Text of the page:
Wednesday, June 9, 2010

What is Ehrlichiosis?

It's no fun to learn about tick related diseases by getting one. Both Jenn and I can say that now. So, I'm here to help you learn all about Ehrlichiosis, so you can recognize the signs and symptoms in yourself or your puppy.

Ehrlichiosis is a tick borne disease caused by Ehrlichia bacteria. There are many species of Ehrlichia, two affecting humans, and the most common for dogs is Ehrlichia canis. It looks like this:
Dogs can get Ehrlichiosis from the brown dog tick. The bacteria enter from the tick's mouth into the dog's blood stream and attack white blood cells and the immune system.

There are three stages of the disease:

1. Acute-this happens within a few weeks of a bite and symptoms can include a fever, joint pain/stiffness, fatigue, loss of appetite. As the bacteria reproduce inside white blood cells, they spread to the lymph nodes, spleen, liver, and bone marrow

2. Subclinical-this lasts for years with no symptoms other than anemia

3. Chronic-this stage is the most severe with a range of symptoms including neurological symptoms, kidney disease, eye inflammation, bleeding gums, swollen legs and a range of other symptoms that can be mistaken for other conditions

In humans, symptoms include fever, fatigue, muscle aches and headaches. How many people have those things, and never think it might be a tick related illness?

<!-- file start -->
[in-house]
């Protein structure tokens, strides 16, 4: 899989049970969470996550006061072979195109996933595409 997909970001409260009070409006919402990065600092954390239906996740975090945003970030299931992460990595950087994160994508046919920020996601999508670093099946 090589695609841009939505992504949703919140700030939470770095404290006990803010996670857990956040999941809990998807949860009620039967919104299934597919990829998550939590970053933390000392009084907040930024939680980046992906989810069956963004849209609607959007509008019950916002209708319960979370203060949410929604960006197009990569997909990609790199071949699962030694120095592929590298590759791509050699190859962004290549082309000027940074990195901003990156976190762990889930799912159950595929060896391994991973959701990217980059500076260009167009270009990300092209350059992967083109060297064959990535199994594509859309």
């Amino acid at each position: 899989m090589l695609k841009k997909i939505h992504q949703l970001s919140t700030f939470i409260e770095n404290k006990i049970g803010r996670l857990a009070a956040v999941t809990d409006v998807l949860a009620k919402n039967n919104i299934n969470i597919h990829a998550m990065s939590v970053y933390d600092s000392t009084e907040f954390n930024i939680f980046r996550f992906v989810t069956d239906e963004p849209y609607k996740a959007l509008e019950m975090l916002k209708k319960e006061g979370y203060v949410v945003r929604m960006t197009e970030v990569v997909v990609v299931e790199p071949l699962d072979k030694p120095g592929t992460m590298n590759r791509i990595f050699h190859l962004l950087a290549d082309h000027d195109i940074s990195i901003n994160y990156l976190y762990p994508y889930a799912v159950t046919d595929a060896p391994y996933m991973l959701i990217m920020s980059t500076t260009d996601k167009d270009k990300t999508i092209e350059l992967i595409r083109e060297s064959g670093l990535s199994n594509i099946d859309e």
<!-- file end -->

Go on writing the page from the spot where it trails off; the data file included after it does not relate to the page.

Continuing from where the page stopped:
Let's talk about diagnosing Ehrlichiosis. So how do you know if you've got a tick related illness? Well, if you are lucky enough to be a dog, you can get the SNAP 4DX/heartworm test. This is a simple, in-house blood test that can be done in minutes in any veterinarian's office. The SNAP looks like this:There is a window on the test that indicates exposure to tick diseases or heartworms. If you have exposure, the dots in the window show up. Depending on where to dot appears, that determines if the exposure is Lyme, Ehrlichiosis, Anaplamosis, or Heartworms. Once the vet has information on exposure, they can do further blood testing to get information about what stage the disease might be in to determine treatment.

If you are not lucky enough to be a dog, you need a doctor that is tick disease literate and will do comprehensive testing. Jenn says that patients need to be advocates for themselves and if your doctor won't listen, find one that will. Human testing is controversial, as many people with diseases like Lyme sometimes don't test positive because their state (really the insurance companies) only tests for certain strains of the Borrelia bacteria. If you were infected in another state or by a different strain of the bacteria, you can have Lyme and test negative. Why can't human testing be as easy as dog testing? Good question.

Luckily, treatment for dogs and humans is usually straighforward depending on the stage of the disease: an antibiotic called doxycycline that is taken twice a day for six weeks or more. We'll see how my treatment goes over the next few weeks.


Niamh said...

Glad to hear that you are getting the treatment that you need. Ticks are evil.

Your friends,
Niamh & Ambrose

Ayla said...

What a bummer! But I'm glad Jenn found out what you had and that you are getting treated.

Sandi feels so much better after her treatment for lyme symptoms. Niamh is right-ticks are evil.

Hope you feel better soon.
Your friend, Ayla